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the agricultural committee has learned that the senate has passed its version of the farm bill just as the senators planned this morning. to meet this situation, the chairman of the house committee on agriculture has called a special meeting. it is apparent that the bill which was passed by the senate would never be approved by the house. if there were not some way out, legislation would be blocked since both houses of congress must approve. the house committee believes a compromise might break the deadlock. finally, an agreement is reached and the chairman is extracted to cement a compromise to a joint committee, representing both the house and the senate to be called in the senate office building. on his way over with the compromise, chairman coolidge stopped in at the office speaker of the house to get his blessing. it the congressman of mississippi happens to be with him, the speaker of the house is always a powerful legislative leader and is supportive in any action.
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the speaker says the compromise is a good idea. a warning bell calls the speaker to the house. the chairman takes a little electric railway train to the senate office building. senators and congressmen often have to move about a great deal from one meeting to another and this unusual little railway saves a great deal of time and effort. the page boys seem to like it too. the chairman arrives with a compromised plan, other members of the committee are already there. he tells the senators it is his opinion that the house will never pass the farm bill in the form it -- in which as been approved. the members of the committee discussed the compromise which they hope will make the passage of a good ill possible -- bill possible. the congressman has presented his case and has one approval -- won approval.
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just in time, for there is the in narrative corum bell, it demands of the attendance on the floor of every legislator for a showdown vote on an important bill. from all over capitol hill, they respond immediately from the cafeteria, from their offices, everywhere work is dropped, from everywhere they come. the final debate is reaching its climax. the gentleman from kansas, the gentleman from arkansas, the gentleman from alabama, the gentleman from minnesota, the gentleman from wisconsin, the pages are as interested in the voting as the congressman. the voters -- the vote is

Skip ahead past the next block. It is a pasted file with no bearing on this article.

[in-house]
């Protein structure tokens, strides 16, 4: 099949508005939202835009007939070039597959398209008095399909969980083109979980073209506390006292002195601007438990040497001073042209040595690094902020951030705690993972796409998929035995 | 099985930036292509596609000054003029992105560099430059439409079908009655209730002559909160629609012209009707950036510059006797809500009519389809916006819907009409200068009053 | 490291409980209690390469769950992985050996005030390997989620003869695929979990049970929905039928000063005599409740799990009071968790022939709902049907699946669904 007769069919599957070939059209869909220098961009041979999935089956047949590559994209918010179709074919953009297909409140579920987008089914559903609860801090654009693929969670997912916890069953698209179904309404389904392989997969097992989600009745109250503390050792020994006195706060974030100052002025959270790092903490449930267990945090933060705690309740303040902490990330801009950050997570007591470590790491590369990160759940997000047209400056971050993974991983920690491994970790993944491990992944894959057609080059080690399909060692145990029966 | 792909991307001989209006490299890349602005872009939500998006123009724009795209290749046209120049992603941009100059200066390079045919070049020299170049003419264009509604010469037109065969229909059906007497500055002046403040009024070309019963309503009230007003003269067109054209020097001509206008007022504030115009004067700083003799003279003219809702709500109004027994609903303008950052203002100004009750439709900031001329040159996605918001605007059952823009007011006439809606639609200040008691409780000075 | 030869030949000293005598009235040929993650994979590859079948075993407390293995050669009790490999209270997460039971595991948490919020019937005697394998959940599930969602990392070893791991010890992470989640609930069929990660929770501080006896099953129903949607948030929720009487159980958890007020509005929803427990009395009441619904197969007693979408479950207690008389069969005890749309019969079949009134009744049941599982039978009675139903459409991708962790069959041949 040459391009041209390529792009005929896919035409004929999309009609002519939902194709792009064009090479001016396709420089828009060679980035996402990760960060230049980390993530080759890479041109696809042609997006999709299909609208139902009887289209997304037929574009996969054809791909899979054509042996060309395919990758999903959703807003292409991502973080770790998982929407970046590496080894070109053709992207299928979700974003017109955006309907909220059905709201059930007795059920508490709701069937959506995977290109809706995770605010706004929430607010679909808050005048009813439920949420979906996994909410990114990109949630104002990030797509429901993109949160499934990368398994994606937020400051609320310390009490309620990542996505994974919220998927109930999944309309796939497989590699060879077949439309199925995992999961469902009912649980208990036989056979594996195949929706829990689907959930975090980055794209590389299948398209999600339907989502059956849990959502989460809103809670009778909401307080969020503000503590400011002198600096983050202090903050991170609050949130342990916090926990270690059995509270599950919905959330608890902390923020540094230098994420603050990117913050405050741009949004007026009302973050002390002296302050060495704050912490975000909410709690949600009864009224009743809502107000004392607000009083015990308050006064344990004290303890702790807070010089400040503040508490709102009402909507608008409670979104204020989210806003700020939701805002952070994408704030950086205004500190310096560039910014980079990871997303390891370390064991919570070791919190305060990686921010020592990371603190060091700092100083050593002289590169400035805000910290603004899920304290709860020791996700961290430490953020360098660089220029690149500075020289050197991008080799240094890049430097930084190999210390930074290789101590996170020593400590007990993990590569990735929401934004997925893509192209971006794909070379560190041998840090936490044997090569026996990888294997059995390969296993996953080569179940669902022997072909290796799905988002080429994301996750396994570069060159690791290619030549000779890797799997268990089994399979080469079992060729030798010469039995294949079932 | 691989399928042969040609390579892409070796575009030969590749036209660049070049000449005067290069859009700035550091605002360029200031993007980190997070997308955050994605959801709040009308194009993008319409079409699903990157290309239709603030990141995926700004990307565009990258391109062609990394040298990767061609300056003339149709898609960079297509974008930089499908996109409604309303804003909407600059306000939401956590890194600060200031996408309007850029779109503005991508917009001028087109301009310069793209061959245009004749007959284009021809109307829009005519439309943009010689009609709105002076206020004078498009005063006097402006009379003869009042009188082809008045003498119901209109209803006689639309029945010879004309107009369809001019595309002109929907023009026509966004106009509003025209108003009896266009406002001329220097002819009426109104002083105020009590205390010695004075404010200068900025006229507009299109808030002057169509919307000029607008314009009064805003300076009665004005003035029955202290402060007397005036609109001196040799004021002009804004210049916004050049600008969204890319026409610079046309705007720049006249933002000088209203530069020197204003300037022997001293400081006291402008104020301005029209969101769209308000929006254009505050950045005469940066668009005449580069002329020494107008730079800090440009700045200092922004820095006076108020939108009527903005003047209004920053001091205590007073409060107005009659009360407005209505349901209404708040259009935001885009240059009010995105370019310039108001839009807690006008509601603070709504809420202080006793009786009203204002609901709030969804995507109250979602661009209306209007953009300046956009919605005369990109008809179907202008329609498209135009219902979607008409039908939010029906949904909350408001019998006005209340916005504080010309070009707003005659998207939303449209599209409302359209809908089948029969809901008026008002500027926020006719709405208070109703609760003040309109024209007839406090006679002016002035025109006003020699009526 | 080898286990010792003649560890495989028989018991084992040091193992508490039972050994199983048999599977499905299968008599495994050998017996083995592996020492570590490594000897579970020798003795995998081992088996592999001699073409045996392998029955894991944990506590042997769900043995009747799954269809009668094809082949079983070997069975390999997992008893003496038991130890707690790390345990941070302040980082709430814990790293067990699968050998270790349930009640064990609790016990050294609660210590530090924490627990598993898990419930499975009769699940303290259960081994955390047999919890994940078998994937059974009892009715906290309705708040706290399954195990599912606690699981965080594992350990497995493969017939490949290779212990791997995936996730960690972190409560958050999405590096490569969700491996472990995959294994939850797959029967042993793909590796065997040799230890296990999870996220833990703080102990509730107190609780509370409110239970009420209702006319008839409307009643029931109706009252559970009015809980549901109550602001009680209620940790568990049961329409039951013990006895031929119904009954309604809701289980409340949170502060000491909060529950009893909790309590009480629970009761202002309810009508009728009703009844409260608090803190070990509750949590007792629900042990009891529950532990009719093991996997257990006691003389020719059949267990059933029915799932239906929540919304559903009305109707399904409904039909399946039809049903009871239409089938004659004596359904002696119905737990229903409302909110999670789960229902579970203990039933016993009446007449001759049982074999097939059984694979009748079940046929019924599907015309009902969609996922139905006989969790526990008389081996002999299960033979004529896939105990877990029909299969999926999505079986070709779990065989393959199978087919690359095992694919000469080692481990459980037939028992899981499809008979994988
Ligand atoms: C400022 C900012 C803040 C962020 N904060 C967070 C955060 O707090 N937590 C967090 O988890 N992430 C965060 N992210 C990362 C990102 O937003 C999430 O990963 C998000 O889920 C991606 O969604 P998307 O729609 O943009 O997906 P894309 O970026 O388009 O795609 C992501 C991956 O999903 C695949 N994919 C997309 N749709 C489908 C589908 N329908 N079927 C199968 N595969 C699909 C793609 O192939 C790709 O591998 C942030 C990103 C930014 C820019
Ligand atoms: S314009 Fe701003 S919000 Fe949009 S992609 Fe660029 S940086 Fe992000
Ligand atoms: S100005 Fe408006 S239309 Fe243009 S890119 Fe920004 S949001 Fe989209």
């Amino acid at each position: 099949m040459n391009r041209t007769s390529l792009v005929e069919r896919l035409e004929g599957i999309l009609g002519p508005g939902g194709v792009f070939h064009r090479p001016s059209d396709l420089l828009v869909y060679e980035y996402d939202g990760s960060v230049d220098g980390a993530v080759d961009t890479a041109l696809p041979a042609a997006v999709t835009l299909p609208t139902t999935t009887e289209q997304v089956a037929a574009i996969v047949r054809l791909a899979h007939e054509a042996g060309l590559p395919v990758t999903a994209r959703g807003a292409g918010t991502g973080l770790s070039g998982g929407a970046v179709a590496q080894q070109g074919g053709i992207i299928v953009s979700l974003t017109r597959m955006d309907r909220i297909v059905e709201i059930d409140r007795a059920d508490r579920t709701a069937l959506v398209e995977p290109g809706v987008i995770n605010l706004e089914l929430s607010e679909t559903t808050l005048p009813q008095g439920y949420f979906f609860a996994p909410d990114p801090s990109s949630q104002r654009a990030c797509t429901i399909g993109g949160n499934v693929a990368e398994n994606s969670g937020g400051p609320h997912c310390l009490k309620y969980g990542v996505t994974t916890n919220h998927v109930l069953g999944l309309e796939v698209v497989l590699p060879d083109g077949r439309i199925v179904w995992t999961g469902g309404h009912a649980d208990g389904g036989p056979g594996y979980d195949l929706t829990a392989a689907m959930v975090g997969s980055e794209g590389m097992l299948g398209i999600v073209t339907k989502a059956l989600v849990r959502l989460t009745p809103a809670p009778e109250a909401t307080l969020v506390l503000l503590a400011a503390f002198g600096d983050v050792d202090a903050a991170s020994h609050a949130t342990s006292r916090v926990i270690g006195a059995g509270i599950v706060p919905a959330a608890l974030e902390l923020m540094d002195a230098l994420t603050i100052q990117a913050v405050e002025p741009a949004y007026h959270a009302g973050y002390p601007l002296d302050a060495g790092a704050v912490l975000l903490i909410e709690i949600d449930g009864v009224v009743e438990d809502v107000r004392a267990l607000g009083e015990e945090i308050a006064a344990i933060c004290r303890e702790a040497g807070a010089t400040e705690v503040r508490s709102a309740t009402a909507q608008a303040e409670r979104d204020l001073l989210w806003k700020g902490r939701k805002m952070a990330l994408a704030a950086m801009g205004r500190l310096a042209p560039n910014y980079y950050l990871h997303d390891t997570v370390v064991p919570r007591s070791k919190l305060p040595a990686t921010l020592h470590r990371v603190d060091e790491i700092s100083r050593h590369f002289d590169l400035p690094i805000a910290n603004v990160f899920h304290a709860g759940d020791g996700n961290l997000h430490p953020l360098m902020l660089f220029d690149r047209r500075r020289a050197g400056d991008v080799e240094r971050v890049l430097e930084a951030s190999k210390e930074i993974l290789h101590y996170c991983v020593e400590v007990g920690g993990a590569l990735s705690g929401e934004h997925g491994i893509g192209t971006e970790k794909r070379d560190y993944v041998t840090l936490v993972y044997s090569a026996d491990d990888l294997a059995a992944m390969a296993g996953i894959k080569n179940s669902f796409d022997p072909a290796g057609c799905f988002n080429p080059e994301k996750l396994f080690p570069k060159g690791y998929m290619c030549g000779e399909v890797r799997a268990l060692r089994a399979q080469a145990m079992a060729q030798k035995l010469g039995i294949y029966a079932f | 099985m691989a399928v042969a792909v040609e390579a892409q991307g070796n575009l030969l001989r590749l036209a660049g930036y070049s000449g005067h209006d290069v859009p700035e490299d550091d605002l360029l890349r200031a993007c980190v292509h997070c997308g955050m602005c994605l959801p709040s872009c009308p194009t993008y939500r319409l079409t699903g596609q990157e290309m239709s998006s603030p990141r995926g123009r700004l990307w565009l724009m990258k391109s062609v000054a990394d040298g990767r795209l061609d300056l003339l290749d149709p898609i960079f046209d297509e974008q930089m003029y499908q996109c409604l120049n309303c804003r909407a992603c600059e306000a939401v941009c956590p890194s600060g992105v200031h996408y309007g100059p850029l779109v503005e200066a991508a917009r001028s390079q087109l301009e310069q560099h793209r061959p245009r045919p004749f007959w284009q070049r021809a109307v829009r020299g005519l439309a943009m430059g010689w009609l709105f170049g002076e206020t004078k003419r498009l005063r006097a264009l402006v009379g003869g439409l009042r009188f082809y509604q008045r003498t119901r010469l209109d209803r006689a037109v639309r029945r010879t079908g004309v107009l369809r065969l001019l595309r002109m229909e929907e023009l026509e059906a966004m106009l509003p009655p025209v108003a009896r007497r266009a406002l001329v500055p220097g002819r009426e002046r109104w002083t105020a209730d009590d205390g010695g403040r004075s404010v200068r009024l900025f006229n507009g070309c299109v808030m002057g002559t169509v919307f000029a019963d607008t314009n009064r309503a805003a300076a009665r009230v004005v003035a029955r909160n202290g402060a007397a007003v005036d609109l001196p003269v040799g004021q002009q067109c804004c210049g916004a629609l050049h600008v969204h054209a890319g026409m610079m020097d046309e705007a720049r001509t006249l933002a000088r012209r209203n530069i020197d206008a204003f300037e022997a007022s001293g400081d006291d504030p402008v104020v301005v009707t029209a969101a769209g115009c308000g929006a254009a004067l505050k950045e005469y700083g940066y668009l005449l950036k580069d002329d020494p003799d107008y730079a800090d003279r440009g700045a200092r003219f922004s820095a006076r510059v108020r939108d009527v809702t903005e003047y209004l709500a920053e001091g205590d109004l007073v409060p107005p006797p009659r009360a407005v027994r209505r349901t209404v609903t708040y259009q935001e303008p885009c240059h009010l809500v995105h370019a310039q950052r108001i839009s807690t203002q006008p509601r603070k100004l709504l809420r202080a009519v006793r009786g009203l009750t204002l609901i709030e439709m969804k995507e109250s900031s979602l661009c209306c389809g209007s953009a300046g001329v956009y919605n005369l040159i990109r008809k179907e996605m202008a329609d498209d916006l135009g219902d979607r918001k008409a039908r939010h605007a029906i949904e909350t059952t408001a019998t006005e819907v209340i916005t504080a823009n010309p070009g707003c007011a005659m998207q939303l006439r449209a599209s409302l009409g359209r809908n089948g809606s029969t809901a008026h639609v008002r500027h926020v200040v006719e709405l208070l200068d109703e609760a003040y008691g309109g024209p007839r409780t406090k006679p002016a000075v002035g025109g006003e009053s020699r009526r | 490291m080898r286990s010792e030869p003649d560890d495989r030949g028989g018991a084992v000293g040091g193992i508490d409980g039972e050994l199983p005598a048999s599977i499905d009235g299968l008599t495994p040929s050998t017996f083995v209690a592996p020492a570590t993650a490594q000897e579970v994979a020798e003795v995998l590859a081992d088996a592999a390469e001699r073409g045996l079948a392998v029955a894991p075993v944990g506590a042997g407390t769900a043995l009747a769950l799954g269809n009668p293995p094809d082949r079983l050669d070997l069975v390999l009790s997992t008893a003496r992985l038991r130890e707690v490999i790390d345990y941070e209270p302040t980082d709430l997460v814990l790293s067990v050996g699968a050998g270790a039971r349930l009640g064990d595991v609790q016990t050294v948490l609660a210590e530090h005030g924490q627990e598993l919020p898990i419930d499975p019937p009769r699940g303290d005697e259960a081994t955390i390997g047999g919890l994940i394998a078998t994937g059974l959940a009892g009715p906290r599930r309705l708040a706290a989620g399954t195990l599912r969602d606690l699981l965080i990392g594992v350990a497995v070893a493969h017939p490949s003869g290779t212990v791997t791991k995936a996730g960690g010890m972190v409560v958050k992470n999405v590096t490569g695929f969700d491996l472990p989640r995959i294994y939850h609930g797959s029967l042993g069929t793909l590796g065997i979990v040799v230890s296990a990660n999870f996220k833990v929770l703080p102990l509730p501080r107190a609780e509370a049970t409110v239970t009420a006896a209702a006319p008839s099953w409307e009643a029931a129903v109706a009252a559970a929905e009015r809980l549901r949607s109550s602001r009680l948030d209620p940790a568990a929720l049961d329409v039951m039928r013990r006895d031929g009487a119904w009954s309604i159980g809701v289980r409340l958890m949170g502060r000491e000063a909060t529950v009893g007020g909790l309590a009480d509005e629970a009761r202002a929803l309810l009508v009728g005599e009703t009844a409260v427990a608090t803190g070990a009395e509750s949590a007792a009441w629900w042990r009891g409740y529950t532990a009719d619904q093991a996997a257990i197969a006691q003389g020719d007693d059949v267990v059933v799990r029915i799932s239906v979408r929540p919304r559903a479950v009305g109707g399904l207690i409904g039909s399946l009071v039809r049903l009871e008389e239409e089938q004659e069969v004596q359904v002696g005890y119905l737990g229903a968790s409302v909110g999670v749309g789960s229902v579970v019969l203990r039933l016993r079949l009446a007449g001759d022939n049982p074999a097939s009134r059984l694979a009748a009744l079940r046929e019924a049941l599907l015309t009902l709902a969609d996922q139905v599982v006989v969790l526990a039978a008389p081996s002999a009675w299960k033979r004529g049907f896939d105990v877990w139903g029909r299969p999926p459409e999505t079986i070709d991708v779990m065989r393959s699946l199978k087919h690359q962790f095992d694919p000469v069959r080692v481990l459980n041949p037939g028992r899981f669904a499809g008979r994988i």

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announced, the bill is passed, it has been an important bill. debate has been tense, the public is interested. reporters rushed to the phone booths to pass the news today her papers. this instant and full information to the public is also a part of the democratic processes of making law. the speaker signs the bill which has already been signed by the president of the senate. both houses have now approved, but it is not yet a law, it must go to the white house for signature by the president of the united states. jack watson, the house courier drives to the white house. he passes the guarded gates. along the drive to the west wing, which is the center of executive power and where the president transacts his business. the president signs the bill and it becomes a law of the land.
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however, sometimes the president refuses to sign a bill which he does not approve, this is called a veto and the president usually prepares a veto message which explains his reason. the vetoed ill and message are sent back to congress, and this ends the matter unless congress can pass the bill over the veto by a two thirds vote of both houses. and then it becomes a law without the president signature. the president can also appear in person before a joint session of congress to explain a veto, or to propose new legislation. congress is then free to accept or reject the president's suggestions and then it starts all over again. the great lawmaking assembly line goes on, passing bills, creating laws as diversified as the nation's life itself. construction, labor, defense,